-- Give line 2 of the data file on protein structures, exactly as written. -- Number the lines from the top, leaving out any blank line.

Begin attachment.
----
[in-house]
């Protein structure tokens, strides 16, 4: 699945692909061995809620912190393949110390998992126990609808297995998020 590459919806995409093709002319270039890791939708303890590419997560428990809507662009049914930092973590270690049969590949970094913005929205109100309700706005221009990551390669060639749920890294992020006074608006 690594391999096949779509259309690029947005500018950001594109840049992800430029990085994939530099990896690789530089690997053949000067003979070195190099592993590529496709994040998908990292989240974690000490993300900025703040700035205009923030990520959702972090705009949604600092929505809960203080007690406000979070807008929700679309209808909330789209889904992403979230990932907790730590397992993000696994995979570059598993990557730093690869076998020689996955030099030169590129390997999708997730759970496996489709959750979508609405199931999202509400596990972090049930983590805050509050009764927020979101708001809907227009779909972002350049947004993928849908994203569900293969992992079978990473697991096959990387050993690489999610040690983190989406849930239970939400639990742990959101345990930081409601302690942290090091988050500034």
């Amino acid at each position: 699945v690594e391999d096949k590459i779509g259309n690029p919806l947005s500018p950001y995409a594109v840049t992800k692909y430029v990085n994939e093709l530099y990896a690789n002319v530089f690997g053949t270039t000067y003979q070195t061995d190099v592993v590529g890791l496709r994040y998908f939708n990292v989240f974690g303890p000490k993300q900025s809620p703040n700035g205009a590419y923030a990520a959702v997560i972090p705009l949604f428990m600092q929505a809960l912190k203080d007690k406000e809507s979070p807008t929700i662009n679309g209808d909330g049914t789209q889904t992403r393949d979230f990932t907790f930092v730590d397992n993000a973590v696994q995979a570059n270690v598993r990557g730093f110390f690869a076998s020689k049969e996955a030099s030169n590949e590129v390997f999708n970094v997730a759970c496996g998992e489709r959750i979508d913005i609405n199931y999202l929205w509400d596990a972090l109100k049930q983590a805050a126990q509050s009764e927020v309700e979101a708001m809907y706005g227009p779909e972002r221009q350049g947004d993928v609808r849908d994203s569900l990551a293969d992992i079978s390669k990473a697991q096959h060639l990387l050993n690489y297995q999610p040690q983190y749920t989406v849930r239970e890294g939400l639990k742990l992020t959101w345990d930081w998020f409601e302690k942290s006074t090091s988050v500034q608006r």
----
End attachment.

């Protein structure tokens, strides 16, 4: 699945692909061995809620912190393949110390998992126990609808297995998020 590459919806995409093709002319270039890791939708303890590419997560428990809507662009049914930092973590270690049969590949970094913005929205109100309700706005221009990551390669060639749920890294992020006074608006 690594391999096949779509259309690029947005500018950001594109840049992800430029990085994939530099990896690789530089690997053949000067003979070195190099592993590529496709994040998908990292989240974690000490993300900025703040700035205009923030990520959702972090705009949604600092929505809960203080007690406000979070807008929700679309209808909330789209889904992403979230990932907790730590397992993000696994995979570059598993990557730093690869076998020689996955030099030169590129390997999708997730759970496996489709959750979508609405199931999202509400596990972090049930983590805050509050009764927020979101708001809907227009779909972002350049947004993928849908994203569900293969992992079978990473697991096959990387050993690489999610040690983190989406849930239970939400639990742990959101345990930081409601302690942290090091988050500034």